Leaders: Let’s discuss arming our police

Armed police patrol in Belgium the day after an anti-terrorist operation. Picture: Getty

Armed police patrol in Belgium the day after an anti-terrorist operation. Picture: Getty

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Has the time come to end Britain’s long-standing convention that policemen and women should not be routinely armed? The question arises because of disclosures by Belgian authorities that the terrorist cell they believe they have disrupted was planning to kill police officers on the street and in police stations.

Two of the suspected terrorists were killed in a raid on a house, a further 13 suspects have been arrested, and two more suspects have been arrested in France. It is a near certainty that other groups of would-be jihadists are planning to perpetrate the same horror against people in uniform, including in Britain.

The new threat facing Europe is of thousands of Islamist fanatics, according to the head of Europol, Ron Wainwright. Many of them are not operating under any central command whose communications can be intercepted, and they are working in tightly-knit groups who may leave little if any electronic chatter.

If police officers are a more likely target for these murderers than other sections of society, isn’t arming those officers the right course of action? This would at least allow them not only to defend themselves but in the process kill terrorists bent on committing as much murder as possible. Should the British public not be giving their police officers the same protection as their continental European counterparts have?

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This is a highly controversial question. The main argument against arming every police officer has been that it would raise the stakes of criminal activity and more or less ensure that criminals armed themselves, putting more civilian lives at risk. Strict gun laws also make weapons much scarcer and armed crime rarer than in societies with laxer laws.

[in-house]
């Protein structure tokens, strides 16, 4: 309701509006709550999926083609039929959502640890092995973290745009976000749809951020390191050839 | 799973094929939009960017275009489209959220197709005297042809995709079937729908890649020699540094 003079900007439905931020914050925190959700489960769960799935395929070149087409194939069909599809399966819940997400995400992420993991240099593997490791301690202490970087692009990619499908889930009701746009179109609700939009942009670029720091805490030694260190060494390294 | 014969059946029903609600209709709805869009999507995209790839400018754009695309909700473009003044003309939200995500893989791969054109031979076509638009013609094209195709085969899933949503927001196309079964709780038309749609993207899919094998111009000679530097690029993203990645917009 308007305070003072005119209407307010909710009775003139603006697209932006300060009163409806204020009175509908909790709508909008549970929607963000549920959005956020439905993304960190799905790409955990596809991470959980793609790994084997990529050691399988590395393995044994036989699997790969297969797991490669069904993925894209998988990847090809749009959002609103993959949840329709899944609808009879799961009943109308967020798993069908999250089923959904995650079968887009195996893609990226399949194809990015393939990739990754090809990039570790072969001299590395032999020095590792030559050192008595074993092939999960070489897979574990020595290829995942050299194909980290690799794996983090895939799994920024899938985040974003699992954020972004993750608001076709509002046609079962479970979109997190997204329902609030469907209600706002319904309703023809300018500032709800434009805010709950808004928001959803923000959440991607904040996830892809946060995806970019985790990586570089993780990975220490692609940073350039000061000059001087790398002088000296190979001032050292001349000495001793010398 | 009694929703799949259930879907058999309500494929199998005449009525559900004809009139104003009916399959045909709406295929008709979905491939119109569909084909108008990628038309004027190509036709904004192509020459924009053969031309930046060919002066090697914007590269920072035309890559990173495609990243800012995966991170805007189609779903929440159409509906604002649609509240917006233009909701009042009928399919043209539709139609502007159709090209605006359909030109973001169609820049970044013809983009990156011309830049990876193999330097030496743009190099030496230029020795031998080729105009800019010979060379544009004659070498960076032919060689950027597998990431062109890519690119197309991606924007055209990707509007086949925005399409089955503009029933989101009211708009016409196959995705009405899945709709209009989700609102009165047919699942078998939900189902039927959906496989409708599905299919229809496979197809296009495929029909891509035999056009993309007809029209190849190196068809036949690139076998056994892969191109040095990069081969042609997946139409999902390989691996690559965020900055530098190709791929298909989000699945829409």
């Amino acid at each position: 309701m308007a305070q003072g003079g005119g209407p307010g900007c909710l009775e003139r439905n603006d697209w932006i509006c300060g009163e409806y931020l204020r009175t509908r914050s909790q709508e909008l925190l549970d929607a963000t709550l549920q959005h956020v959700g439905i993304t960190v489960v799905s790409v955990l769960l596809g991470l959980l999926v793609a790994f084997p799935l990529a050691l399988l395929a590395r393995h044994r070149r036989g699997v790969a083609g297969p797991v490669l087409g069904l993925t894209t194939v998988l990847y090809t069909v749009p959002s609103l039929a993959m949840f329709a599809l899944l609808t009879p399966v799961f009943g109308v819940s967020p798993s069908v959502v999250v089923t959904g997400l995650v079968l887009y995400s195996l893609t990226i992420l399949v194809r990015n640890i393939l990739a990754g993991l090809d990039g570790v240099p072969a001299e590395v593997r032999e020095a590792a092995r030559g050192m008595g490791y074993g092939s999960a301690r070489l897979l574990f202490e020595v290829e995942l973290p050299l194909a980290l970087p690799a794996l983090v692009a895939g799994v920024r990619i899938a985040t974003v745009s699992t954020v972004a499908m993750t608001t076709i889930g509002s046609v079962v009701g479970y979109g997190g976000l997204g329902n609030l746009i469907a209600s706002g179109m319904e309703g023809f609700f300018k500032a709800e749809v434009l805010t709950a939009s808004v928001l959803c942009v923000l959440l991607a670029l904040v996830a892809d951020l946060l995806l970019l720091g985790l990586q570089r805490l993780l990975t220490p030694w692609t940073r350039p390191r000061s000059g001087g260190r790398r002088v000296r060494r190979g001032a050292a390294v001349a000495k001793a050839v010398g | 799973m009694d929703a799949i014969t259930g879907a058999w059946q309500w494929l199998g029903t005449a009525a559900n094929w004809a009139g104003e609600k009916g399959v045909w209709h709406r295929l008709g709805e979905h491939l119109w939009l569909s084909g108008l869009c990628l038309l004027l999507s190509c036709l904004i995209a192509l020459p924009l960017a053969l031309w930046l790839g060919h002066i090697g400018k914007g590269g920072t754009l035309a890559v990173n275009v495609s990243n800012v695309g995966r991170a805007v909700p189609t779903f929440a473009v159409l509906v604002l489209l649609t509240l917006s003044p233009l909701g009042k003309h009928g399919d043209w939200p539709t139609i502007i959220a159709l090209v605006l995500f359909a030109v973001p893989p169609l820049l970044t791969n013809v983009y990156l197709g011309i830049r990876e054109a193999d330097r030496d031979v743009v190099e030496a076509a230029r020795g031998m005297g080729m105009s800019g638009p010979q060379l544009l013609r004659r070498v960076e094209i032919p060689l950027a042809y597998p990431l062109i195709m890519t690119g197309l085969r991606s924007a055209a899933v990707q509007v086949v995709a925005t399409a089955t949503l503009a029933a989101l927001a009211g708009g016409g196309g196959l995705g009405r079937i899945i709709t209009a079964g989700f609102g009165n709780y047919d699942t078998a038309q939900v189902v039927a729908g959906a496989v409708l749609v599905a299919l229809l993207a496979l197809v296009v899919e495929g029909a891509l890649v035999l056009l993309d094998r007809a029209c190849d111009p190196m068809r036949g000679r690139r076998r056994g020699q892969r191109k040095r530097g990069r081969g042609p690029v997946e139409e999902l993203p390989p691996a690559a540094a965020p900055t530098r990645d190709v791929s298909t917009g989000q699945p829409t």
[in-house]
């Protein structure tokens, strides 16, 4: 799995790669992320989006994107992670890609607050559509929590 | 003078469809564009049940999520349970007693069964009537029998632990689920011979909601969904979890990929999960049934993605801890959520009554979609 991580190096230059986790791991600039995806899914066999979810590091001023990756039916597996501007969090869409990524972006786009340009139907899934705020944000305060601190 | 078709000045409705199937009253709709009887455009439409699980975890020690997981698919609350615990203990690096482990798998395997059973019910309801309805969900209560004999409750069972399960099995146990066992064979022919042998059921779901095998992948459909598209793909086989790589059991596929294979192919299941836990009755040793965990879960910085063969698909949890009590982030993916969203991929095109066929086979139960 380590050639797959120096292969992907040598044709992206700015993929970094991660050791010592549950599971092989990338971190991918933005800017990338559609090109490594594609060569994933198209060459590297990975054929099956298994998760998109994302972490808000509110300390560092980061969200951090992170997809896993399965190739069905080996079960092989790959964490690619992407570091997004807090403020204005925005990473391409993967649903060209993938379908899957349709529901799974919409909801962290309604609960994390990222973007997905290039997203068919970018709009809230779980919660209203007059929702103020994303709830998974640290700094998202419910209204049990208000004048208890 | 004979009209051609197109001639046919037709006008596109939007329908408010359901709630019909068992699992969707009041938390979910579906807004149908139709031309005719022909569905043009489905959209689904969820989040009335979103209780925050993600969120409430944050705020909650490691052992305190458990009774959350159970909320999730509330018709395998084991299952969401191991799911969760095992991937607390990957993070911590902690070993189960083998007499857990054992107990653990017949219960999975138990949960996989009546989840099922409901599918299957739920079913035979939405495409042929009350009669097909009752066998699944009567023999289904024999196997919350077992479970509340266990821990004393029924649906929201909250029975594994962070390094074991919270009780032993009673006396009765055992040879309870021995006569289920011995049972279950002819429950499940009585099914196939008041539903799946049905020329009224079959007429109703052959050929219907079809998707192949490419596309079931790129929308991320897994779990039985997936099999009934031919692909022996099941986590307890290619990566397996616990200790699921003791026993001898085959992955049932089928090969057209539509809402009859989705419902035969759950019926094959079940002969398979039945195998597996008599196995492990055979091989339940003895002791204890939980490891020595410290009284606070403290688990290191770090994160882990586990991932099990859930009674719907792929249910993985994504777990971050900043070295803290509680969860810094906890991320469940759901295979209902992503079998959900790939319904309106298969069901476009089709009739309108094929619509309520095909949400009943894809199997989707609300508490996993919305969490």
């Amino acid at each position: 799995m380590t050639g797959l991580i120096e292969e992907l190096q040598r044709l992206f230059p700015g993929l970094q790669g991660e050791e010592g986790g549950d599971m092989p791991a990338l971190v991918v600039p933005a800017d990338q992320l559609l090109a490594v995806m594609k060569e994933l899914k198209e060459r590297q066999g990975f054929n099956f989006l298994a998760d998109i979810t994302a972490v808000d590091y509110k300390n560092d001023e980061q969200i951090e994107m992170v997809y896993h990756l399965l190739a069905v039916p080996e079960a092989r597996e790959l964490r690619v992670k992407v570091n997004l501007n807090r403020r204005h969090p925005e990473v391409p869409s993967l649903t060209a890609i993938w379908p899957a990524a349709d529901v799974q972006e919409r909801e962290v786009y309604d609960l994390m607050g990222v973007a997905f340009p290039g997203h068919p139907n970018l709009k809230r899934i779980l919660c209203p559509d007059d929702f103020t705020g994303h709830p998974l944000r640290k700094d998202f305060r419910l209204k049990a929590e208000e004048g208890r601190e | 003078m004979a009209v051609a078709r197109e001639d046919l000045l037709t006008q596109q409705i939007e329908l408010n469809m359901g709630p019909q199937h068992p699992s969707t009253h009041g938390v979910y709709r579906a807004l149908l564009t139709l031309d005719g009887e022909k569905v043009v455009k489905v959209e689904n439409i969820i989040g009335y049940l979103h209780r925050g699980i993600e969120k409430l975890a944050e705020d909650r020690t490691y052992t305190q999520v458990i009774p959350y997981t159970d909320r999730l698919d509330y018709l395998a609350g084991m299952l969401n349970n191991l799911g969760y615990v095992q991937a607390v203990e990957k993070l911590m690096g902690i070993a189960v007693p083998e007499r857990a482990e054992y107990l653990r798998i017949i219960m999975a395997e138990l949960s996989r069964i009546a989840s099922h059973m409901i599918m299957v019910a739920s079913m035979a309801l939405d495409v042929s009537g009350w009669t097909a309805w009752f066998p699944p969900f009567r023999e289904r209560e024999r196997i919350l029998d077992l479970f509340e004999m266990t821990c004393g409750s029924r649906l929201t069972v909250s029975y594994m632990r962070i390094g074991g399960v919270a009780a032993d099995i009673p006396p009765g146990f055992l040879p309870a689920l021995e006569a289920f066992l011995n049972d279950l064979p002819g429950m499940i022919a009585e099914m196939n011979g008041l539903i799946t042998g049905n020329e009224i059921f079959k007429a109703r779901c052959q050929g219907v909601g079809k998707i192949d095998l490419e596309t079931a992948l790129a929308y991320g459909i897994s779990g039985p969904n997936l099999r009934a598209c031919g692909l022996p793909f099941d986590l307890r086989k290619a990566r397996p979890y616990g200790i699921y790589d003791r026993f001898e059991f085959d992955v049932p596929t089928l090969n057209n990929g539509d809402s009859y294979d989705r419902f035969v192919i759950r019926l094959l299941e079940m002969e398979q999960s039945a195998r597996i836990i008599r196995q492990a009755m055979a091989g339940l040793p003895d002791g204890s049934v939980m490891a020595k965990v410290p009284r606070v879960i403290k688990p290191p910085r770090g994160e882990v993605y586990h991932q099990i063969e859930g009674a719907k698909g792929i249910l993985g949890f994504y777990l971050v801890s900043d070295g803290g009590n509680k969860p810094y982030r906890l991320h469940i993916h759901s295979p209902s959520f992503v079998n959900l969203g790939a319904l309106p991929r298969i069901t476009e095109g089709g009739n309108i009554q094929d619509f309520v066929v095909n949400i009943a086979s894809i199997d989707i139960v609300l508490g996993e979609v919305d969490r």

This, however, is not about robbers, but an extraordinary threat in which guns are certain to be used. And strict though British laws are, assault weapons as well as handguns can be obtained by those determined to do so.

If this is a question to be discussed, then it has many aspects. If police officers in uniform should be routinely armed, should that apply also to plain-clothes officers? Should they also be able to carry weapons while off duty? Should off-duty armed forces personnel have the same right? Should soldiers on ceremonial duties whose weapons are not loaded in fact be carrying loaded guns? Or would this encourage a proliferation of weapons which poses its own increased danger to life?

Scottish public and political opinion was shocked to learn when police officers were seen with handguns on their hips that armed patrols had become routine. The problem was as much that it had not been discussed as it was that it was happening. That is why this is a question that needs a full public and political discussion, and preferably before an atrocity in which unarmed police officers are killed.

A wonderfully British ‘failure’

Britain’s bold mission to Mars to seek out signs of old life on the red planet was tantalisingly much closer to success that had been suspected.

The mission, delightfully labelled Beagle 2 (named not after the dog, but after HMS Beagle which carried Charles Darwin on the expeditions which led to his world-changing theory of evolution), launched in the summer of 2003 and, reaching the Martian surface six months later, was thought to have crashed and been wrecked when no signals came back from it.

But now high-resolution pictures from a Nasa orbiting craft have identified Beagle intact and on the surface pretty much exactly where it was supposed to be. Analysis seems to have proved that all that went wrong was that some of the solar panels which should have folded out to provide it with the electricity to power its gadgetry did not, preventing radio communication.

At the time, the silence in the void was dismally depressing for the scientists and engineers who had worked so long on it, none more so than for Prof Colin Pillinger, whose dream it was, and whose determination drove the whole project.

With splendid eccentricities, such as a mission call sign recorded by Blur, a test card for calibrating camera and spectrometer images painted by Damien Hirst, and at a cost of about £50 million, less than half contributed by the taxpayer, making it one of the cheapest interplanetary missions ever mounted, it was a wonderfully British affair. And now the failure does not seem so total and the lessons learned are to be used on Europe’s next mission to Mars in 2019. Prof Pillinger, now sadly deceased, would be pleased.

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